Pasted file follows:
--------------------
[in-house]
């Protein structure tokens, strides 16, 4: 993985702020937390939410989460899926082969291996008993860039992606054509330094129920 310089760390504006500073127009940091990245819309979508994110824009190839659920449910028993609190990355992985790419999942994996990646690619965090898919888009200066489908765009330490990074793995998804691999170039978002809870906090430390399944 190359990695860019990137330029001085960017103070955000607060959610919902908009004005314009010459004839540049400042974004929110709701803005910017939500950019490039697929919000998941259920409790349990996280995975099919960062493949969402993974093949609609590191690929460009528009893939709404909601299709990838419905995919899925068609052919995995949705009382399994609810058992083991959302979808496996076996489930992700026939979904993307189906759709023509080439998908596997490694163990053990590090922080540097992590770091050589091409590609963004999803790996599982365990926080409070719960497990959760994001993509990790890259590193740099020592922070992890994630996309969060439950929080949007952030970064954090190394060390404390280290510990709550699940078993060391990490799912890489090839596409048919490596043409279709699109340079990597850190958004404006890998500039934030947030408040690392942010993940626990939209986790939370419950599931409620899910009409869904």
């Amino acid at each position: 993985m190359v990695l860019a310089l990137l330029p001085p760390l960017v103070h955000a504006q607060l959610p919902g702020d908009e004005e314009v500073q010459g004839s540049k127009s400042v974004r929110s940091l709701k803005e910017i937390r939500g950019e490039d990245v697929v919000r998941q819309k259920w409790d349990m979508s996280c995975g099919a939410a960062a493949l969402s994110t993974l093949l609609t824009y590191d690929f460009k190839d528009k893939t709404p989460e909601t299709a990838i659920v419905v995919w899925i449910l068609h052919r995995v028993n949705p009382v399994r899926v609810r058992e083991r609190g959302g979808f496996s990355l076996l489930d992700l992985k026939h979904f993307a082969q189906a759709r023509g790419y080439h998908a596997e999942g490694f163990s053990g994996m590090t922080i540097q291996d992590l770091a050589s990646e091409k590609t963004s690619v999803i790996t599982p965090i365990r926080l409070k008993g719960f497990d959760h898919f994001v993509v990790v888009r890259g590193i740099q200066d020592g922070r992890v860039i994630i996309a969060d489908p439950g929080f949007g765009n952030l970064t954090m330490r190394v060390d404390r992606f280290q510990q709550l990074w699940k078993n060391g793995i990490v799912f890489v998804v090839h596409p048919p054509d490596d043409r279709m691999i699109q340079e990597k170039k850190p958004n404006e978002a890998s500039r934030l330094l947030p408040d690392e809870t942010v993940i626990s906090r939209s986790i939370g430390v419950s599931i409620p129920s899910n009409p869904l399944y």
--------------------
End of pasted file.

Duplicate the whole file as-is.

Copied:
[in-house]
């Protein structure tokens, strides 16, 4: 993985702020937390939410989460899926082969291996008993860039992606054509330094129920 310089760390504006500073127009940091990245819309979508994110824009190839659920449910028993609190990355992985790419999942994996990646690619965090898919888009200066489908765009330490990074793995998804691999170039978002809870906090430390399944 190359990695860019990137330029001085960017103070955000607060959610919902908009004005314009010459004839540049400042974004929110709701803005910017939500950019490039697929919000998941259920409790349990996280995975099919960062493949969402993974093949609609590191690929460009528009893939709404909601299709990838419905995919899925068609052919995995949705009382399994609810058992083991959302979808496996076996489930992700026939979904993307189906759709023509080439998908596997490694163990053990590090922080540097992590770091050589091409590609963004999803790996599982365990926080409070719960497990959760994001993509990790890259590193740099020592922070992890994630996309969060439950929080949007952030970064954090190394060390404390280290510990709550699940078993060391990490799912890489090839596409048919490596043409279709699109340079990597850190958004404006890998500039934030947030408040690392942010993940626990939209986790939370419950599931409620899910009409869904």
């Amino acid at each position: 993985m190359v990695l860019a310089l990137l330029p001085p760390l960017v103070h955000a504006q607060l959610p919902g702020d908009e004005e314009v500073q010459g004839s540049k127009s400042v974004r929110s940091l709701k803005e910017i937390r939500g950019e490039d990245v697929v919000r998941q819309k259920w409790d349990m979508s996280c995975g099919a939410a960062a493949l969402s994110t993974l093949l609609t824009y590191d690929f460009k190839d528009k893939t709404p989460e909601t299709a990838i659920v419905v995919w899925i449910l068609h052919r995995v028993n949705p009382v399994r899926v609810r058992e083991r609190g959302g979808f496996s990355l076996l489930d992700l992985k026939h979904f993307a082969q189906a759709r023509g790419y080439h998908a596997e999942g490694f163990s053990g994996m590090t922080i540097q291996d992590l770091a050589s990646e091409k590609t963004s690619v999803i790996t599982p965090i365990r926080l409070k008993g719960f497990d959760h898919f994001v993509v990790v888009r890259g590193i740099q200066d020592g922070r992890v860039i994630i996309a969060d489908p439950g929080f949007g765009n952030l970064t954090m330490r190394v060390d404390r992606f280290q510990q709550l990074w699940k078993n060391g793995i990490v799912f890489v998804v090839h596409p048919p054509d490596d043409r279709m691999i699109q340079e990597k170039k850190p958004n404006e978002a890998s500039r934030l330094l947030p408040d690392e809870t942010v993940i626990s906090r939209s986790i939370g430390v419950s599931i409620p129920s899910n009409p869904l399944y």